It might seem surreal. A large automotive manufacturing company is found producing cars with software capable of cheating emissions tests. Then, Volkswagen admits 11 million of its diesel cars worldwide were outfitted with the device. Finally, the executive secretary of the United Nations Framework Convention on Climate Change says she’s “delighted” by the scandal.
At a recent event hosted by The Christian Science Monitor, Christiana Figueres said the recent VW scandal has given the car company the opportunity to live up to its name “the car of the people.”
“What is their corporate strategy? We are going to scrap diesel…and we’re moving to electric vehicles. Well, now we have a little revolution underway because Tesla is certainly opening up very, very new ground, but Tesla, as we all know, is not exactly the people’s vehicle,” Figueres said at the event. “So, if the people’s vehicle says ‘We’re going to electric vehicles, and we’re going to make it accessible for everybody to be able to get a car,’ now” a revolution begins.
Figueres pointed out other developments indicating an impending future switch from fossil fuels to electric. Recently, The Economist reported Airbus is seriously investigating the potentials of electric flight. On top of being clean, quiet and reliable, electric propulsion supplies ample amounts of torque for propeller and fan blade rotation, according to the newspaper.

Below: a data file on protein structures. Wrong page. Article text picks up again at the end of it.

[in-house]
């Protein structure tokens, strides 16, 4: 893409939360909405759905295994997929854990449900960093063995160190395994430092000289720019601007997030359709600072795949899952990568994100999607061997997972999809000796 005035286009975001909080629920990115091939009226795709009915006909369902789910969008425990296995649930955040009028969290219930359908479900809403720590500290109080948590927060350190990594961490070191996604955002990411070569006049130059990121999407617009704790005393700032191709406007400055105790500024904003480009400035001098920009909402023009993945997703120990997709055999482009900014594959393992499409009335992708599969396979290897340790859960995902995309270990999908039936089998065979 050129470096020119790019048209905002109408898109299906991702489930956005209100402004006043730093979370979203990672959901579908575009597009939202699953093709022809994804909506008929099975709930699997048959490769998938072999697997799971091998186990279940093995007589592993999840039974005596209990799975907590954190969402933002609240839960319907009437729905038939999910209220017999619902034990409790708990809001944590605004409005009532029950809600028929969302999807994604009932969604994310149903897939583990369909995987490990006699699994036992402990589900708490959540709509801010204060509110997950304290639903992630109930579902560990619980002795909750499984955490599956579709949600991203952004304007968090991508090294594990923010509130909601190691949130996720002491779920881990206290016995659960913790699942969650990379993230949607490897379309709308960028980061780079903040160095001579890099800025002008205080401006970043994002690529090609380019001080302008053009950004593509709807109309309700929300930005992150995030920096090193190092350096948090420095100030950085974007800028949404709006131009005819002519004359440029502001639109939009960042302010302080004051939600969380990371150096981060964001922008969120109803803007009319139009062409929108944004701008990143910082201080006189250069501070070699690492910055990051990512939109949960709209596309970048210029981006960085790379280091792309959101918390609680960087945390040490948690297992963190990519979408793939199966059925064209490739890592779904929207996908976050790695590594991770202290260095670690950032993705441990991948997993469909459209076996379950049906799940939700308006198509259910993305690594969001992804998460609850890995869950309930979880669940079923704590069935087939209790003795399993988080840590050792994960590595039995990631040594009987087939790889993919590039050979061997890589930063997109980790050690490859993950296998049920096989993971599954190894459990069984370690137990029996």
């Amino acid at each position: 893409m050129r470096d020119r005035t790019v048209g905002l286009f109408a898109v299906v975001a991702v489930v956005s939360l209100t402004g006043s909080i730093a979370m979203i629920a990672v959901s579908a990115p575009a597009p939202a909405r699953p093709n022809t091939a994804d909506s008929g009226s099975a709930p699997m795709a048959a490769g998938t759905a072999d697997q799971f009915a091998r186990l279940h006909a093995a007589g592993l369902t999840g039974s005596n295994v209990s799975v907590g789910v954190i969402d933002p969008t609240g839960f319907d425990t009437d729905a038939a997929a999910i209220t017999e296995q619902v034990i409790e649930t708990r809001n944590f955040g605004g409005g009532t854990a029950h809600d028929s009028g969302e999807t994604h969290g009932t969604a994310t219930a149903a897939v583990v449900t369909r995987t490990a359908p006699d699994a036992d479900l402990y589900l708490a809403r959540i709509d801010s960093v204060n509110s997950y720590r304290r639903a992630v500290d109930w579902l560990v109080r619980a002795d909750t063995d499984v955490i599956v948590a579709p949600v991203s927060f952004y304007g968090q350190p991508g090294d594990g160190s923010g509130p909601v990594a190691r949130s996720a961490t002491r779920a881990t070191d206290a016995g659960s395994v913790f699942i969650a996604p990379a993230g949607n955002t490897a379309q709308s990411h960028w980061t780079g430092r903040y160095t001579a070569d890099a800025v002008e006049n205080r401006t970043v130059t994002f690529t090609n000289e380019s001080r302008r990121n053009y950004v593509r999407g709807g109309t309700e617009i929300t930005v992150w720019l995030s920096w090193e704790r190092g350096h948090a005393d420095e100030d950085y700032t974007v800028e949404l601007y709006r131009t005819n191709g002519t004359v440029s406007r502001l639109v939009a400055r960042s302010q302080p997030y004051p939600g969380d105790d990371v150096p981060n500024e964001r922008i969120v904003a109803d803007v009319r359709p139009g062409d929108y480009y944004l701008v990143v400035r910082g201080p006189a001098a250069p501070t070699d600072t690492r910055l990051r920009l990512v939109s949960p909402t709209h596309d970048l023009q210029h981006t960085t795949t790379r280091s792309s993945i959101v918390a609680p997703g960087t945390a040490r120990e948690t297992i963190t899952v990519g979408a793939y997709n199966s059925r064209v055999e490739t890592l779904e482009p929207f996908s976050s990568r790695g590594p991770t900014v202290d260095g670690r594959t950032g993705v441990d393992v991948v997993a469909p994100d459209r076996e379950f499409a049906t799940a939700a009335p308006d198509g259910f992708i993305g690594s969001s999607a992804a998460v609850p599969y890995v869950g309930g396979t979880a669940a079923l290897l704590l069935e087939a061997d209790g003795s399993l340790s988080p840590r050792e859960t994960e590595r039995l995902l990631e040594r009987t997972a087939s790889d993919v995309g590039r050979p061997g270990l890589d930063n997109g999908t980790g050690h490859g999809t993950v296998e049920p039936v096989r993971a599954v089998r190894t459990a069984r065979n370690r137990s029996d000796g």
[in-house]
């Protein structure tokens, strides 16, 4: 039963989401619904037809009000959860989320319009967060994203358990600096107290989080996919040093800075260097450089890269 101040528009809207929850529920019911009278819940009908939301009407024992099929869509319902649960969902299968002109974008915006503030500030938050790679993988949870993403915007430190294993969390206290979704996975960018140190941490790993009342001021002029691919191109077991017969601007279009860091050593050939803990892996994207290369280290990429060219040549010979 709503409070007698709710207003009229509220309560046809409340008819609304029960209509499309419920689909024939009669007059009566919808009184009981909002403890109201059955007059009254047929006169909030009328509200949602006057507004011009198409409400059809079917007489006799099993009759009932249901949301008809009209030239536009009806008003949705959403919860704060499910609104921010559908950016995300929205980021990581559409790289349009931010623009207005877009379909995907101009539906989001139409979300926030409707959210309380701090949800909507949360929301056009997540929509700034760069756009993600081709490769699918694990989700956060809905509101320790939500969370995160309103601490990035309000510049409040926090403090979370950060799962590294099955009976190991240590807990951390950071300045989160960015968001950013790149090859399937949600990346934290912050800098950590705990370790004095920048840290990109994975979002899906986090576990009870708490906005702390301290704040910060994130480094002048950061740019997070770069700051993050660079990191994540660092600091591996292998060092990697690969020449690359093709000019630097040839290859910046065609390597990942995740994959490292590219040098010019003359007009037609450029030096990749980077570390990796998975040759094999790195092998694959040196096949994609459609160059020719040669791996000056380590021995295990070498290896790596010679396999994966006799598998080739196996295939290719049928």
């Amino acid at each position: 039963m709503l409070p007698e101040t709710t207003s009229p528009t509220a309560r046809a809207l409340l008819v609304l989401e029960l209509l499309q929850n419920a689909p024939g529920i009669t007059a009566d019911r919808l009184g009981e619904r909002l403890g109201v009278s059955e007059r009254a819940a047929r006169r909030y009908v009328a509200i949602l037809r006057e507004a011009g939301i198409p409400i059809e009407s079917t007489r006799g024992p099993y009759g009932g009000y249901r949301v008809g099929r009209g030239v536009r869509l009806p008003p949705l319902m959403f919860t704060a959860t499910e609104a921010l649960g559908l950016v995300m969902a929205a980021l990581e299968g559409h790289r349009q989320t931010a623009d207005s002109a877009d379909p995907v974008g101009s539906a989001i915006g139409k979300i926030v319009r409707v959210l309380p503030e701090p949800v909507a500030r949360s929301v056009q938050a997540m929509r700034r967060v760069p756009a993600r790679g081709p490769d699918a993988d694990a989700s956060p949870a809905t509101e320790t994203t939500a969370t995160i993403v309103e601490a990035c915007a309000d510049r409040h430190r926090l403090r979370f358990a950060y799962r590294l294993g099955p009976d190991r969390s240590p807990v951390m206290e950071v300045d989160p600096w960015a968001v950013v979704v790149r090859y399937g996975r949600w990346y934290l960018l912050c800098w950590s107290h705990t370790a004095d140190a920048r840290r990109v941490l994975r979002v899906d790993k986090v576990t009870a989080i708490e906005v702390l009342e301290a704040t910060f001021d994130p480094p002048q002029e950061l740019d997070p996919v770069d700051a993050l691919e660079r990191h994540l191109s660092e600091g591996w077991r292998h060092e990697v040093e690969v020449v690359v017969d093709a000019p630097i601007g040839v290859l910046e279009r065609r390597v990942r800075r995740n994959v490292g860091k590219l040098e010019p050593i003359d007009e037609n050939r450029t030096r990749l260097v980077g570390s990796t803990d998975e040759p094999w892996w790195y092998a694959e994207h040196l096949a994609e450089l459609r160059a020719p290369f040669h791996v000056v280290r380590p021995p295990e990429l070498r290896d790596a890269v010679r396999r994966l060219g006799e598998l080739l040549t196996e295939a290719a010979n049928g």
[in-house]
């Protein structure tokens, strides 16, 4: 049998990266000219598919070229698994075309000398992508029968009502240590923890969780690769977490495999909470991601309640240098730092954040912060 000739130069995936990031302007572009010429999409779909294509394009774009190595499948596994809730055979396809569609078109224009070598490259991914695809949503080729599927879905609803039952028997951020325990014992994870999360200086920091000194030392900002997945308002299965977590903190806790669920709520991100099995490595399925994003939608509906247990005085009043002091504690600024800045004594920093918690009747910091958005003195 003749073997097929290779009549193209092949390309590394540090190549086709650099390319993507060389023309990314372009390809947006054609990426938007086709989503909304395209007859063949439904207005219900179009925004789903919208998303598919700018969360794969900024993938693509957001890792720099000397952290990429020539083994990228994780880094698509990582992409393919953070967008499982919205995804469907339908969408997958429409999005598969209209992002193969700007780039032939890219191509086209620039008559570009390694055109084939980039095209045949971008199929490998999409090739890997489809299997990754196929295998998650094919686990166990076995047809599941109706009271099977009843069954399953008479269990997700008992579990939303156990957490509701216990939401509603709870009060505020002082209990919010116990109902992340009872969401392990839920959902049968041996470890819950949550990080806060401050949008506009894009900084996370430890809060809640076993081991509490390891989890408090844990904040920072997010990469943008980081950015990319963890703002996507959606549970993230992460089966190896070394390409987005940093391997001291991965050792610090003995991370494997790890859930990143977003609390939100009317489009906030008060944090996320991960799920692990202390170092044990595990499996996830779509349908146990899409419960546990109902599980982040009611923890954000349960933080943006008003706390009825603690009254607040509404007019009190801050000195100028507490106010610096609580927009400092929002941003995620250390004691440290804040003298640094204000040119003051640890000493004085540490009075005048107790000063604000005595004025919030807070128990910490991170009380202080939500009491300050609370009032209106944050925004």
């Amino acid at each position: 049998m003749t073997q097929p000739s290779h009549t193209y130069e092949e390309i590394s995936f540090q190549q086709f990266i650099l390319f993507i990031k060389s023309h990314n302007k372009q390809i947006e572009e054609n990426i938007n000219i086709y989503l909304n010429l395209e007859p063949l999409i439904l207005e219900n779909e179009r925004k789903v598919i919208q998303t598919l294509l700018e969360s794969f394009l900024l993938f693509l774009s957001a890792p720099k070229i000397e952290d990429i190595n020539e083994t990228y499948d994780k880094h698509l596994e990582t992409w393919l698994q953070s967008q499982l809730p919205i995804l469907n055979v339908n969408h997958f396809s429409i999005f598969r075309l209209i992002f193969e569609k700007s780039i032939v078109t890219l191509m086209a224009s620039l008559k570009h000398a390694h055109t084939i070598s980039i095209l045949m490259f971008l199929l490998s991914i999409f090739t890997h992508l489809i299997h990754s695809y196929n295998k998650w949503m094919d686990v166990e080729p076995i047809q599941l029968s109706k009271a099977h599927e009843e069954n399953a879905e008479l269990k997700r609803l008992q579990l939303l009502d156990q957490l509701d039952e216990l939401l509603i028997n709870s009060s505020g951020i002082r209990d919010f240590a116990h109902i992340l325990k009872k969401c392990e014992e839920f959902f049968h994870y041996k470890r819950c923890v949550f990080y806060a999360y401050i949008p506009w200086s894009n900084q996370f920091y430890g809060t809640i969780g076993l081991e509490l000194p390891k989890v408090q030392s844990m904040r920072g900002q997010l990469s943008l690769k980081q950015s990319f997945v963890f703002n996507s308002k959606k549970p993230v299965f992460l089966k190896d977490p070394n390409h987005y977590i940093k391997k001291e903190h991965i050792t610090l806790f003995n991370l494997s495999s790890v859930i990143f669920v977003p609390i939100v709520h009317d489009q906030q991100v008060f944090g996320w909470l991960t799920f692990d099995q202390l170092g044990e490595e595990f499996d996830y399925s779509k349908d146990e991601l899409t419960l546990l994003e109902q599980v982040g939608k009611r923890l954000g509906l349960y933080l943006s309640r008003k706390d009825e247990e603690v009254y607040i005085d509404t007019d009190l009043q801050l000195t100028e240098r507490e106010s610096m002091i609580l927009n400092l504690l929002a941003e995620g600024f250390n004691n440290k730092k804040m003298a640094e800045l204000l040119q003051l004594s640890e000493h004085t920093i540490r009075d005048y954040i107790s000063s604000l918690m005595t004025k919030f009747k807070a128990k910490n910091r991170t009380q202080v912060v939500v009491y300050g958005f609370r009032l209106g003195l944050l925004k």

NASA is exploring electric propulsion with its Scalable Convergent Electric Propulsion Technology Operations Research (SCEPTOR) project. The project aims to outfit a Tecnam P2006T aircraft with multiple electric propellers on its wings. The Economist reported test flights are scheduled for 2017.
Ronald Baron, CEO and Chief Investment Officer of Baron Funds, reported last year his confidence electric cars will eventually represent a large portion of car sales. “Two of our research analysts recently visited BMW’s headquarters in Munich, as well as its electric vehicle and carbon fiber assembly plants in Leipzig, Germany, and its battery pack assembly plant and research facility in Dingolfing, Germany,” he wrote in a quarterly report. “The BMW financial team believes a revolution in drive train is underway. We believe that BMW will likely phase out internal combustion engines over the next 10 years!”
In October, Volkswagen announced its intentions to make electric Volkswagen Phaeton the flagship for the brand’s profile over the next decade.
This week, The Wall Street Journal reported the Volkswagen recall could include 800,000 more cars than previously disclosed. About 98,000 affected vehicles are gasoline-powered.
According to BBC News, Volkswagen faces serious financial repercussions following the scandal. The U.S. Environmental Protection Agency can potentially fine the company up to $37,500 per compromised vehicle. The maximum fine could potentially be $18 billion.
“My friends I ask you, is it time to begin to build the museum to the internal combustion engine?” Figueres said at The Christian Science Monitor event. “Perhaps.”
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